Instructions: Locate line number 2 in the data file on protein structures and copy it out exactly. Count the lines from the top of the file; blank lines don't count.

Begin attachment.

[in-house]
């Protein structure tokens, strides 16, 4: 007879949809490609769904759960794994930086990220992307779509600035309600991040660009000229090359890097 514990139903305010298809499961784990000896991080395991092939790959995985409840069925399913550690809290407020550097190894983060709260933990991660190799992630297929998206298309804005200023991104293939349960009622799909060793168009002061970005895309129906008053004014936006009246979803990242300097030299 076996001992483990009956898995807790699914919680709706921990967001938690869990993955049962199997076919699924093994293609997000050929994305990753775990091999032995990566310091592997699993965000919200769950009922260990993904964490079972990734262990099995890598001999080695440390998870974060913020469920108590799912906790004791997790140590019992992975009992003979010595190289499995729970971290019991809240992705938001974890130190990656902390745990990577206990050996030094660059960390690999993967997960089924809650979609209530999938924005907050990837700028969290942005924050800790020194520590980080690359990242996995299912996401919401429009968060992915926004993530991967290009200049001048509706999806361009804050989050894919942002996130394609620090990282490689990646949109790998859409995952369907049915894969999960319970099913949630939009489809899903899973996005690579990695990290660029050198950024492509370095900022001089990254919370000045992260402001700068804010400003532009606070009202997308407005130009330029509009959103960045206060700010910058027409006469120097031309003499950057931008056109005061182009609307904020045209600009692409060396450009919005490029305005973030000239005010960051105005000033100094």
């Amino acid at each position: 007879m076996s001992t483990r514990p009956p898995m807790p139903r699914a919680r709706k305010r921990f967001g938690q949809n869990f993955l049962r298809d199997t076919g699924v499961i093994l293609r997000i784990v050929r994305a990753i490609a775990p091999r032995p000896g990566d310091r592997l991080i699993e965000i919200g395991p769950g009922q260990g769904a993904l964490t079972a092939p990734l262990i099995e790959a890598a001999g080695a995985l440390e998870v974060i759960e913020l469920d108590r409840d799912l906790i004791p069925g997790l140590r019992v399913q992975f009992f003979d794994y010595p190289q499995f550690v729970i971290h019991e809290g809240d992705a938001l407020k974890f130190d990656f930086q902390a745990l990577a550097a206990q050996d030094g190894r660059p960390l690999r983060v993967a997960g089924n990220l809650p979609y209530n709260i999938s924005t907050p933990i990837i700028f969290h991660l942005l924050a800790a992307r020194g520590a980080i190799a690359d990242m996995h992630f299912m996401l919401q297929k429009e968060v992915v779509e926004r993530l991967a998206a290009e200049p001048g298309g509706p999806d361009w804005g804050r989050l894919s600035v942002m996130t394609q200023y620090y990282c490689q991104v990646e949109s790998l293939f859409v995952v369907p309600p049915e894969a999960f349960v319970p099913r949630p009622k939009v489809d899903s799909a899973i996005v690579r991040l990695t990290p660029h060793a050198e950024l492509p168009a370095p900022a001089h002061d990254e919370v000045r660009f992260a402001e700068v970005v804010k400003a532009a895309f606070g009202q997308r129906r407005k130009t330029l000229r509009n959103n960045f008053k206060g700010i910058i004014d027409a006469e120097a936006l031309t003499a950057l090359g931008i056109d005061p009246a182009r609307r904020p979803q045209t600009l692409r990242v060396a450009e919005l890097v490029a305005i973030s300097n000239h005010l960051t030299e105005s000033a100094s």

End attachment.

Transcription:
């Protein structure tokens, strides 16, 4: 007879949809490609769904759960794994930086990220992307779509600035309600991040660009000229090359890097 514990139903305010298809499961784990000896991080395991092939790959995985409840069925399913550690809290407020550097190894983060709260933990991660190799992630297929998206298309804005200023991104293939349960009622799909060793168009002061970005895309129906008053004014936006009246979803990242300097030299 076996001992483990009956898995807790699914919680709706921990967001938690869990993955049962199997076919699924093994293609997000050929994305990753775990091999032995990566310091592997699993965000919200769950009922260990993904964490079972990734262990099995890598001999080695440390998870974060913020469920108590799912906790004791997790140590019992992975009992003979010595190289499995729970971290019991809240992705938001974890130190990656902390745990990577206990050996030094660059960390690999993967997960089924809650979609209530999938924005907050990837700028969290942005924050800790020194520590980080690359990242996995299912996401919401429009968060992915926004993530991967290009200049001048509706999806361009804050989050894919942002996130394609620090990282490689990646949109790998859409995952369907049915894969999960319970099913949630939009489809899903899973996005690579990695990290660029050198950024492509370095900022001089990254919370000045992260402001700068804010400003532009606070009202997308407005130009330029509009959103960045206060700010910058027409006469120097031309003499950057931008056109005061182009609307904020045209600009692409060396450009919005490029305005973030000239005010960051105005000033100094």